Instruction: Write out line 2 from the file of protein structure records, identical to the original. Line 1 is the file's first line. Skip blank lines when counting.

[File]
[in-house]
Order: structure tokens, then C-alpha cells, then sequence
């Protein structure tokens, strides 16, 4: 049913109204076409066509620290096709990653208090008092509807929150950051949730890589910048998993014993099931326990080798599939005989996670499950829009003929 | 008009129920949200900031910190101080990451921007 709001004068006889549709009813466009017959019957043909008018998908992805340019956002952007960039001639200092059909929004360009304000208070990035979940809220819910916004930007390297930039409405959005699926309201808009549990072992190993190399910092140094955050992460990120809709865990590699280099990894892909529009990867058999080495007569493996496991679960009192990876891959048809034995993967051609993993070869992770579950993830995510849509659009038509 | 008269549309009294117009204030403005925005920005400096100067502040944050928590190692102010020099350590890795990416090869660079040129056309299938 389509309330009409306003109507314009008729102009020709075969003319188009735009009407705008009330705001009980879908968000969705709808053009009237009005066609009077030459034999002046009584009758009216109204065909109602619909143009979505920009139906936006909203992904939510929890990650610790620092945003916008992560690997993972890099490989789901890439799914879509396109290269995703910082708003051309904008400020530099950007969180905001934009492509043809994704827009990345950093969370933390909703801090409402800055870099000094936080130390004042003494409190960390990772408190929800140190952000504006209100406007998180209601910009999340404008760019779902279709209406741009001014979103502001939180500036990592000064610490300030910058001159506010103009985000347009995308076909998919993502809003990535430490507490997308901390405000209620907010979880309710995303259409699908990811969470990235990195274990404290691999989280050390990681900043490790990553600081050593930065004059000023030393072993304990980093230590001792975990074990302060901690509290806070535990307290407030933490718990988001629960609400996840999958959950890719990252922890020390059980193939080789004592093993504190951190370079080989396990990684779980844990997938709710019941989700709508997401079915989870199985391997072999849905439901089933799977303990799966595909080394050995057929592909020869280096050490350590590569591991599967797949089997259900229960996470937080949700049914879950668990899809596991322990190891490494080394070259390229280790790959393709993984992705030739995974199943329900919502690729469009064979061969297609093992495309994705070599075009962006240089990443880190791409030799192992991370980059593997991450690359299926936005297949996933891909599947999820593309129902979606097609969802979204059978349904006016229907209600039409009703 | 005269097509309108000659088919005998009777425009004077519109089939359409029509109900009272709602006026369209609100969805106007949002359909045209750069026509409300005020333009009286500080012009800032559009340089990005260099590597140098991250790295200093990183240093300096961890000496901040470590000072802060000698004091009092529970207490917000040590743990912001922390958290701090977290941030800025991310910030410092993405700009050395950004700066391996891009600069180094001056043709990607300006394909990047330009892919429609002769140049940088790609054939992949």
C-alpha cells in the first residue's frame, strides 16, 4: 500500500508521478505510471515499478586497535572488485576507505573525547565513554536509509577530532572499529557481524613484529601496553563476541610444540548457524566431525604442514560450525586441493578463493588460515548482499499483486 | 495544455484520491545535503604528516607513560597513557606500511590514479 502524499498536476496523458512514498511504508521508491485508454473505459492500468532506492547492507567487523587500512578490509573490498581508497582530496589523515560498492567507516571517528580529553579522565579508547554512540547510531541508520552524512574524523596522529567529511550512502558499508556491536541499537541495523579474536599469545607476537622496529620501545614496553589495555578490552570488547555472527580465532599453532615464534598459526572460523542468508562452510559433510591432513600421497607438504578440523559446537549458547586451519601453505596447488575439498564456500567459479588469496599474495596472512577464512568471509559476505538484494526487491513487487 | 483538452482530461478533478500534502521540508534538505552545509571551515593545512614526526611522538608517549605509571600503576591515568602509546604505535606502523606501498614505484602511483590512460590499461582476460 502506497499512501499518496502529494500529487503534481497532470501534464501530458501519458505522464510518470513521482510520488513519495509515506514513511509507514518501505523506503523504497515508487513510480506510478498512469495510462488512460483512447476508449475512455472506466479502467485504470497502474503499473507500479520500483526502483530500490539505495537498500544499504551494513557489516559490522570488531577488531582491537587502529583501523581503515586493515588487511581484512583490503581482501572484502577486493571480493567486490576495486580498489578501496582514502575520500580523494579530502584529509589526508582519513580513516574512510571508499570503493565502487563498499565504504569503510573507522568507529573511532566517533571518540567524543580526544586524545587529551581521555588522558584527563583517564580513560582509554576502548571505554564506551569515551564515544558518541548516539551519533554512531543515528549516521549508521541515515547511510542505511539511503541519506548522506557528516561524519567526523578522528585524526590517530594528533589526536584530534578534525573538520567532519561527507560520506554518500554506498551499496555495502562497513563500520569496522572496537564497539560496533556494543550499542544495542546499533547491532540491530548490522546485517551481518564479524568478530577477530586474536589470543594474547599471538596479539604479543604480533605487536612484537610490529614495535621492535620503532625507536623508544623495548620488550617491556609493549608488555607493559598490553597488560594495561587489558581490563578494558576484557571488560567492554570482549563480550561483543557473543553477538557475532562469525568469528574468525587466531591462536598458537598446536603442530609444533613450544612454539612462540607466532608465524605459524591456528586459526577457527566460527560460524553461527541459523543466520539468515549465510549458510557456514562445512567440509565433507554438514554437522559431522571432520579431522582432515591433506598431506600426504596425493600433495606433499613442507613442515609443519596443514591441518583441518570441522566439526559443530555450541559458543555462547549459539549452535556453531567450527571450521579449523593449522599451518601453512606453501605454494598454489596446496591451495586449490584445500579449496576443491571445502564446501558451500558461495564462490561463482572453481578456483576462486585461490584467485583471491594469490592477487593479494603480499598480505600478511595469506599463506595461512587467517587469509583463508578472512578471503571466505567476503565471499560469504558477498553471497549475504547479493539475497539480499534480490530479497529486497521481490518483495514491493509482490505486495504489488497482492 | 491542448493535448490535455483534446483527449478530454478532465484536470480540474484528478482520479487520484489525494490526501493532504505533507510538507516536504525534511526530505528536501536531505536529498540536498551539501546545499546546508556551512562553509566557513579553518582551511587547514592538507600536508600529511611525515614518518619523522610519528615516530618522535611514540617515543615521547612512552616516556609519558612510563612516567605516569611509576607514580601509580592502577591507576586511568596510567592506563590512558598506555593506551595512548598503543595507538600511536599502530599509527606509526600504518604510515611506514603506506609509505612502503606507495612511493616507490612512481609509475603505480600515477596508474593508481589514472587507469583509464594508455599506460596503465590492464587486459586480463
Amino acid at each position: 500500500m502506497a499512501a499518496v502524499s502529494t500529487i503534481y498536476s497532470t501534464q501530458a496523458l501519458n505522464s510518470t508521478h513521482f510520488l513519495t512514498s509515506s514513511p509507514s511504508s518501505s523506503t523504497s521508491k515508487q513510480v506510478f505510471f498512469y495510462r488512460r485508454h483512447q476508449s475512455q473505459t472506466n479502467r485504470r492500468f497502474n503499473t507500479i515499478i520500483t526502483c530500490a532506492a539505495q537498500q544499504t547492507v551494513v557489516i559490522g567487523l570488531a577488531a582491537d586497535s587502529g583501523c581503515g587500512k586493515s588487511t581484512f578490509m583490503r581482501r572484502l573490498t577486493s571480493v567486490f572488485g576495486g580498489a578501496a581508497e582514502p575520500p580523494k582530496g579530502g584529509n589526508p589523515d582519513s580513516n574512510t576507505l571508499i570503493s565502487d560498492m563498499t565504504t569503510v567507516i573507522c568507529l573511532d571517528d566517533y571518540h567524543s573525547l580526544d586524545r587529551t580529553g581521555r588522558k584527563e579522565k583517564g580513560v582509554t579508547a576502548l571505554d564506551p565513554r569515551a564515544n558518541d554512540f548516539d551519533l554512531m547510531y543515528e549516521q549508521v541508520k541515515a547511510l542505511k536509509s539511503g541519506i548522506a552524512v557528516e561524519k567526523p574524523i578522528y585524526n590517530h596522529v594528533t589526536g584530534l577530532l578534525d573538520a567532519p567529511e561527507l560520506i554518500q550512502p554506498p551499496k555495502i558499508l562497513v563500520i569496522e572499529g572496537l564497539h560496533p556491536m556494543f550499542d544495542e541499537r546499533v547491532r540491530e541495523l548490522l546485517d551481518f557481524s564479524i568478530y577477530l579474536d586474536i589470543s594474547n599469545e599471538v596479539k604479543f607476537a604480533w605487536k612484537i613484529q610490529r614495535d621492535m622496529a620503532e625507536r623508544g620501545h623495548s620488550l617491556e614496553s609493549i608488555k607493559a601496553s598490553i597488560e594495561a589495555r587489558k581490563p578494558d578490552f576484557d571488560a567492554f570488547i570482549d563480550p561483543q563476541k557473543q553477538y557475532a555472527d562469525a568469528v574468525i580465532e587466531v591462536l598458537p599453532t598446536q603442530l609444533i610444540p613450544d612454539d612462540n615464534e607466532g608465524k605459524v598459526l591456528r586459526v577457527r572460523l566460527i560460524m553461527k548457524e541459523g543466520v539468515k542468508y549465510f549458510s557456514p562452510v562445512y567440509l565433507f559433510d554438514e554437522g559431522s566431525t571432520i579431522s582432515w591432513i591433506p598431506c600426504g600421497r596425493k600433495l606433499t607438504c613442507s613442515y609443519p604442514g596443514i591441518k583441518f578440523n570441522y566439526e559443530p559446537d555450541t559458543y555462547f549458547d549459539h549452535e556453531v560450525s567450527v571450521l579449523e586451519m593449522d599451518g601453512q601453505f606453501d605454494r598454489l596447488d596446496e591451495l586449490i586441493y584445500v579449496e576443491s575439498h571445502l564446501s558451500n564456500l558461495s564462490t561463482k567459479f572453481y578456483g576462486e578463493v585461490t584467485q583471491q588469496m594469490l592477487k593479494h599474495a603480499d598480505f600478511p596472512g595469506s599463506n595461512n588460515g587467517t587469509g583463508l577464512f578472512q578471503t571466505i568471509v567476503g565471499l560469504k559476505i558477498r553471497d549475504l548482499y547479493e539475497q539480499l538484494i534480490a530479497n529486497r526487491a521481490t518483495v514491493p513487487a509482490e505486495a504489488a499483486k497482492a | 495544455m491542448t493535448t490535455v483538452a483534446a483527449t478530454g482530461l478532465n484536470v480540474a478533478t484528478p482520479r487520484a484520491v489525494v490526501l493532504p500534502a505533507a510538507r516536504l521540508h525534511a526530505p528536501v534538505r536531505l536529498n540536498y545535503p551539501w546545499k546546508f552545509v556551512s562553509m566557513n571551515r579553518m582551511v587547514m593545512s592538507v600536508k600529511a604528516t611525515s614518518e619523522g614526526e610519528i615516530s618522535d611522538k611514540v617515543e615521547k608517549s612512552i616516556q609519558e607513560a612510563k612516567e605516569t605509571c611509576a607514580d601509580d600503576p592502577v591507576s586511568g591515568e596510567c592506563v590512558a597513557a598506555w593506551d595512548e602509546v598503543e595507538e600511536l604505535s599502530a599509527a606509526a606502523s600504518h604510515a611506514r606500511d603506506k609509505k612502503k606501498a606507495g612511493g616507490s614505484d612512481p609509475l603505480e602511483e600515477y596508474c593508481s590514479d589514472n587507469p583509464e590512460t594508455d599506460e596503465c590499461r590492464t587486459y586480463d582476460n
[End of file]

Order: structure tokens, then C-alpha cells, then sequence